THE FIRE-BIRD, THE HORSE OF POWER, AND THE PRINCESS VASILISSA
 ONCE upon a time a strong and powerful Tzar ruled in a country far
away. And among his servants was a young archer, and this archer had a
horse—a horse of power—such a horse as belonged to the wonderful men
of long ago—a great horse with a broad chest, eyes like fire, and
hoofs of iron. There are no such horses nowadays. They sleep with the
strong men who rode them, the bogatirs, until the time comes when
Russia has need of them. Then the great horses will thunder up from
under the ground, and the valiant men leap from the graves in the
armour they have worn so long. The strong men will sit those horses of
power, and there will be swinging of clubs
 and thunder of hoofs, and
the earth will be swept clean from the enemies of God and the Tzar. So
my grandfather used to say, and he was as much older than I as I am
older than you, little ones, and so he should know.
Well, one day long ago, in the green time of the year, the young
archer rode through the forest on his horse of power. The trees were
green; there were little blue flowers on the ground under the trees;
the squirrels ran in the branches, and the hares in the undergrowth;
but no birds sang. The young archer rode along the forest path and
listened for the singing of the birds, but there was no singing. The
forest was silent, and the only noises in it were the scratching of
four-footed beasts, the dropping of fir cones, and the heavy stamping
of the horse of power in the soft path.
"What has come to the birds?" said the young archer.
He had scarcely said this before he saw a big curving feather lying in
the path before him. The feather was larger than a swan's, larger than
an eagle's. It lay in the path, glittering like a flame; for the sun
was on it, and it was a feather of pure gold. Then he knew why there
was no singing in the forest. For he knew that the
fire-  bird
that way, and that the feather in the path before him was a feather
from its burning breast.
The horse of power spoke and said,—
"Leave the golden feather where it lies. If you take it you will be
sorry for it, and know the meaning of fear."
But the brave young archer sat on the horse of power and looked at
the golden feather, and wondered whether to take it or not. He had no
wish to learn what it was to be afraid, but he thought, "If I take it
and bring it to the Tzar my master, he will be pleased; and he will
not send me away with empty hands, for no Tzar in the world has a
feather from the burning breast of the fire-bird." And the more he
thought, the more he wanted to carry the feather to the Tzar. And in
the end he did not listen to the words of the horse of power. He leapt
from the saddle, picked up the golden feather of the fire-bird,
mounted his horse again, and galloped back through the green forest
till he came to the palace of the Tzar.
He went into the palace, and bowed before the Tzar and said,—
"O Tzar, I have brought you a feather of the fire-bird."
 The Tzar looked gladly at the feather, and then at the young archer.
"Thank you," says he; "but if you have brought me a feather of the
fire-bird, you will be able to bring me the bird itself. I should like
to see it. A feather is not a fit gift to bring to the Tzar. Bring the
bird itself, or, I swear by my sword, your head shall no longer sit
between your shoulders!"
The young archer bowed his head and went out. Bitterly he wept, for he
knew now what it was to be afraid. He went out into the courtyard,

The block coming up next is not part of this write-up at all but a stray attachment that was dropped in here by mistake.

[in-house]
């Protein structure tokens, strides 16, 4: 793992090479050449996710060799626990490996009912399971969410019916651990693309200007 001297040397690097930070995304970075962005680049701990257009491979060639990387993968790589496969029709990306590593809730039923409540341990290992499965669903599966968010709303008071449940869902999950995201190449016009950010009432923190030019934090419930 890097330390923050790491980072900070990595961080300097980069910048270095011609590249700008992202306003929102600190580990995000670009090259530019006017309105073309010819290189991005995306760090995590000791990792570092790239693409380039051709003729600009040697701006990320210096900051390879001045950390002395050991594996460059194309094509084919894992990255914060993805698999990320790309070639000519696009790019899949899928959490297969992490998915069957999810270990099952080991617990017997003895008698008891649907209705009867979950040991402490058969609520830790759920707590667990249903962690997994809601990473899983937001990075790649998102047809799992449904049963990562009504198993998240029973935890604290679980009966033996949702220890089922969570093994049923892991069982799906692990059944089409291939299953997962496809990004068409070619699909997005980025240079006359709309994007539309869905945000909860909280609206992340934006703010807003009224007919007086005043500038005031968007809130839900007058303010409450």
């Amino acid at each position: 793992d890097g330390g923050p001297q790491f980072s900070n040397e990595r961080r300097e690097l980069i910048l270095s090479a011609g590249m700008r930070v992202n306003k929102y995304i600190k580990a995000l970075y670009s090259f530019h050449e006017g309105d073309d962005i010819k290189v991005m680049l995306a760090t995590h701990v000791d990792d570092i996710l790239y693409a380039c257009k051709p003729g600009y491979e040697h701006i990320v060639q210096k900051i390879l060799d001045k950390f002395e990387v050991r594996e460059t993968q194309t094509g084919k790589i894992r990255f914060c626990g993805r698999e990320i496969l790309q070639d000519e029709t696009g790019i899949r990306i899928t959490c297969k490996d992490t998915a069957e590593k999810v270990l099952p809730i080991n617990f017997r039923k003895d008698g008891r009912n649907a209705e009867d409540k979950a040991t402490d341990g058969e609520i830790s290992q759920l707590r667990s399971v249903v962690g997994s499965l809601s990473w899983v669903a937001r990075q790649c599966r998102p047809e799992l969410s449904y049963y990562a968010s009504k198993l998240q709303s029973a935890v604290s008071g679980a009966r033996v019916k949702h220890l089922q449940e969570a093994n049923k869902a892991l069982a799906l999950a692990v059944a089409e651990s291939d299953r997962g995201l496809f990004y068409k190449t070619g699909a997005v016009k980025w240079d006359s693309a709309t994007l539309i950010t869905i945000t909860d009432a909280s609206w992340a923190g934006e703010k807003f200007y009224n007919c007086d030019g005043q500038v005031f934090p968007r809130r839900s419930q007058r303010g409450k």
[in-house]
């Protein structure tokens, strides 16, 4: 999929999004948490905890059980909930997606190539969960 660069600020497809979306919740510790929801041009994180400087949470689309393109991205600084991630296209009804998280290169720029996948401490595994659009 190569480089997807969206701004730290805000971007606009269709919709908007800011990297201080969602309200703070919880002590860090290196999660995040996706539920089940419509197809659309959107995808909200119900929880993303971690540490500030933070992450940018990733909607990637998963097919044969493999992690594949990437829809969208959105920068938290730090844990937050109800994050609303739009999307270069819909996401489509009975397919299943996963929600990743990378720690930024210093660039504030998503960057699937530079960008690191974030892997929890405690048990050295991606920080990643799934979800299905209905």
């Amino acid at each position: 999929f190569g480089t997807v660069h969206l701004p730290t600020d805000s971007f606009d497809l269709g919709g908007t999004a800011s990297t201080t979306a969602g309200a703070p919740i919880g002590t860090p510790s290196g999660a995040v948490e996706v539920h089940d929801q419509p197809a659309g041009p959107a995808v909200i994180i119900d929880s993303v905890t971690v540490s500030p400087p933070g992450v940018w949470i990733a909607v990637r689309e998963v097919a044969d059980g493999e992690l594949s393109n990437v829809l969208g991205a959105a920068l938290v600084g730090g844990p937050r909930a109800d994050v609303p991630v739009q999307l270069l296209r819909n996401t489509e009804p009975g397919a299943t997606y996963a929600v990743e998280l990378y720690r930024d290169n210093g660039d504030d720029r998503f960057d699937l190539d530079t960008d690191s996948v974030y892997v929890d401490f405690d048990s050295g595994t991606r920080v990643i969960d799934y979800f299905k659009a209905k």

where the horse of power was waiting for him, tossing its head and
stamping on the ground.
"Master," says the horse of power, "why do you weep?"
"The Tzar has told me to bring him the fire-bird, and no man on earth
can do that," says the young archer, and he bowed his head on his
"I told you," says the horse of power, "that if you took the feather
you would learn the meaning of fear. Well, do not be frightened yet,
and do not weep. The trouble is not now; the trouble lies before you.
Go to the Tzar and ask him to have a hundred sacks of maize
over the open field, and let this be done at midnight."
The young archer went back into the palace and begged the Tzar for
this, and the Tzar ordered that at midnight a hundred sacks of maize
should be scattered in the open field.
Next morning, at the first redness in the sky, the young archer rode
out on the horse of power, and came to the open field. The ground was
scattered all over with maize. In the middle of the field stood a
great oak with spreading boughs. The young archer leapt to the ground,
took off the saddle, and let the horse of power loose to wander as he
pleased about the field. Then he climbed up into the oak and hid
himself among the green boughs.
The sky grew red and gold, and the sun rose. Suddenly there was a
noise in the forest round the field. The trees shook and swayed, and
almost fell. There was a mighty wind. The sea piled itself into waves
with crests of foam, and the fire-bird came flying from the other side
of the world. Huge and golden and flaming in the sun, it flew, dropped
down with open wings into the field, and began to eat the maize.
The horse of power wandered in the field. This way he went, and that,
but always he came a
 little nearer to the fire-bird. Nearer and nearer
came the horse. He came close up to the fire-bird, and then suddenly
stepped on one of its spreading fiery wings and pressed it heavily to
the ground. The bird struggled, flapping mightily with its fiery
wings, but it could not get away. The young archer slipped down from
the tree, bound the fire-bird with three strong ropes, swung it on his
back, saddled the horse, and rode to the palace of the Tzar.
He stepped on one of its fiery wings and pressed it to the ground.
The young archer stood before the Tzar, and his back was bent under
the great weight of the fire-bird, and the broad wings of the bird
hung on either side of him like fiery shields, and there was a trail
of golden feathers on the floor. The young archer swung the magic
bird to the foot of the throne before the Tzar; and the Tzar was glad,
because since the beginning of the world no Tzar had seen the
fire-bird flung before him like a wild duck caught in a snare.
The Tzar looked at the fire-bird and laughed with pride. Then he
lifted his eyes and looked at the young archer, and says he,—
"As you have known how to take the fire-bird, you will know how to
bring me my bride, for whom I have long been waiting. In the land of
Never, on the very edge of the world, where the
 red sun rises in flame
from behind the sea, lives the Princess Vasilissa. I will marry none